[Published 26 June 2009; Updated 28th October 2009]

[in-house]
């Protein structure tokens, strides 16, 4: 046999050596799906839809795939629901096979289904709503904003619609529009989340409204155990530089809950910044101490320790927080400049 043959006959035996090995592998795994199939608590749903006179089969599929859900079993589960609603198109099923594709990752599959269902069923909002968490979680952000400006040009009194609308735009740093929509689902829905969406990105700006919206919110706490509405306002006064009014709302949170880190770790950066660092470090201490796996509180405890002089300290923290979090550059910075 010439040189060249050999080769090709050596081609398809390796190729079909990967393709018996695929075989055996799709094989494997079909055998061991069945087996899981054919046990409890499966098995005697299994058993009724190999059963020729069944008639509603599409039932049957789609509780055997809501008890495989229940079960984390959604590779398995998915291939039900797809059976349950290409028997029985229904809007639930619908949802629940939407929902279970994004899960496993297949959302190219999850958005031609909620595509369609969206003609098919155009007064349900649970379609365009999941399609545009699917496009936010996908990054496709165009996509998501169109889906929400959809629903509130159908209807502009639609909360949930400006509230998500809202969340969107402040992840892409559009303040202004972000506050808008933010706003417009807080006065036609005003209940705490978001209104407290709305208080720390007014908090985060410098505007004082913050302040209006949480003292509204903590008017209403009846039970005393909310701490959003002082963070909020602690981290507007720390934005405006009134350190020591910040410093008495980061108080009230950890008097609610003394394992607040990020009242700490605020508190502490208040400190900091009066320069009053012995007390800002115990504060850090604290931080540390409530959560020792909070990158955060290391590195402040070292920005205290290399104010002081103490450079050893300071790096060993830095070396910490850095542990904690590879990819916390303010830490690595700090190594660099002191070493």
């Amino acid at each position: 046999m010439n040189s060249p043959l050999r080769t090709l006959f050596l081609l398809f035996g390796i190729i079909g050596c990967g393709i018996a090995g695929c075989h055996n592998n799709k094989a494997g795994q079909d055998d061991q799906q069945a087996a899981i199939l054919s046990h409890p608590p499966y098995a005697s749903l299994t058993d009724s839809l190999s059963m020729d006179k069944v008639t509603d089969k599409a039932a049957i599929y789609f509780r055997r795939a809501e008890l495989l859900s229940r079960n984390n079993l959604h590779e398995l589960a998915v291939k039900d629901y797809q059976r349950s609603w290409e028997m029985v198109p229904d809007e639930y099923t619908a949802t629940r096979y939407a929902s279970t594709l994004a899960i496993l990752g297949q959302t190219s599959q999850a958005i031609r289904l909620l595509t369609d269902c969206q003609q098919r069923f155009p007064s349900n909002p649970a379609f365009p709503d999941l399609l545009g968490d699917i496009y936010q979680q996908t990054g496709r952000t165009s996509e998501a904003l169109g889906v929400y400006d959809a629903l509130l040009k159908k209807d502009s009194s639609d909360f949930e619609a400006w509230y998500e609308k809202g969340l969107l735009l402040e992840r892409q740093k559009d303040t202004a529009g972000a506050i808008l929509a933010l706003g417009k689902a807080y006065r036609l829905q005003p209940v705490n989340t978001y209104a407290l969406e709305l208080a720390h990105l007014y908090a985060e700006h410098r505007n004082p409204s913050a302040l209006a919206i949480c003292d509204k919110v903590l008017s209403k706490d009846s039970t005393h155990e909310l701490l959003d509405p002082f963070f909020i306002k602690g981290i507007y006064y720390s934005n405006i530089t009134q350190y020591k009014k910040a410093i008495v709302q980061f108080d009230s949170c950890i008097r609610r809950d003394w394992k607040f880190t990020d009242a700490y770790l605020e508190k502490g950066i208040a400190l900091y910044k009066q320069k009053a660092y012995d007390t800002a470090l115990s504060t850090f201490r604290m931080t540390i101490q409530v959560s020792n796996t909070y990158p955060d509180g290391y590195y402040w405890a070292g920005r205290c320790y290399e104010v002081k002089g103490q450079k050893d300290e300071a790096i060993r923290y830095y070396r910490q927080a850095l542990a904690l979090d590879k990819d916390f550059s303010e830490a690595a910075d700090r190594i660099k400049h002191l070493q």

One of my favourite ever film reviews was in Photoplay. I forget who the critic was (I was about twelve), but it was for Friday XIII Part V. It read: “Not since Citizen Kane has there been a film so … just kidding.” And that was it. Puerile, dismissive, haughty and daft, but there’s something delicious about bad film reviews. I have no intention of seeing Michael Bay’s Transformers: Revenge of the Filler; I don’t want to be judgmental about a film I haven’t seen, but having spent valuable time on his other films and been infuriated every time, I feel confident that I’ll be better off gving this one a miss. It’s time to stop blithely accepting this crud as “just a bit of fun”. I know, it’s not supposed to be Bergman. But it might at least aspire to being Simon West. I’ve spent a good portion of what passes for my academic career defending spectacular cinema from charges of simplistic numbskullery. Spectacle has an important cultural role to play in exercising the physical, visceral aspects of spectatorship. But the wow factor is always multiplied when it’s packaged in a thought-provoking way. Whatever you think of the Matrix films, you can see how their visual effects compliment the themes and philosophical issues they want you to mull over, probably on a repeat viewing. Glorious eye candy sweetens the bitter pill of even the grimmest dystopia or challenges preconceptions of what it means to be a human in a human body. Or it can make big robots hit each other.